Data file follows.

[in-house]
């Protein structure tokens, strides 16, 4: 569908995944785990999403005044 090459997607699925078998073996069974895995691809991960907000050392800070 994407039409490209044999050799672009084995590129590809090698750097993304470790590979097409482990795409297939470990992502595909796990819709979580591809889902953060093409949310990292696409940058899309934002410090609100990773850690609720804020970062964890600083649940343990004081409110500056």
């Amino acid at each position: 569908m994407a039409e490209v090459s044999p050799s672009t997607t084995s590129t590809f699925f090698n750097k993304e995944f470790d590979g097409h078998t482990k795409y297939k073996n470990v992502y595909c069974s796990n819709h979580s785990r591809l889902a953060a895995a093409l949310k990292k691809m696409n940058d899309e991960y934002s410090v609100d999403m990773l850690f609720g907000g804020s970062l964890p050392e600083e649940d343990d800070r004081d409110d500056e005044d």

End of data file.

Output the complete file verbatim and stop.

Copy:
[in-house]
């Protein structure tokens, strides 16, 4: 569908995944785990999403005044 090459997607699925078998073996069974895995691809991960907000050392800070 994407039409490209044999050799672009084995590129590809090698750097993304470790590979097409482990795409297939470990992502595909796990819709979580591809889902953060093409949310990292696409940058899309934002410090609100990773850690609720804020970062964890600083649940343990004081409110500056």
């Amino acid at each position: 569908m994407a039409e490209v090459s044999p050799s672009t997607t084995s590129t590809f699925f090698n750097k993304e995944f470790d590979g097409h078998t482990k795409y297939k073996n470990v992502y595909c069974s796990n819709h979580s785990r591809l889902a953060a895995a093409l949310k990292k691809m696409n940058d899309e991960y934002s410090v609100d999403m990773l850690f609720g907000g804020s970062l964890p050392e600083e649940d343990d800070r004081d409110d500056e005044d």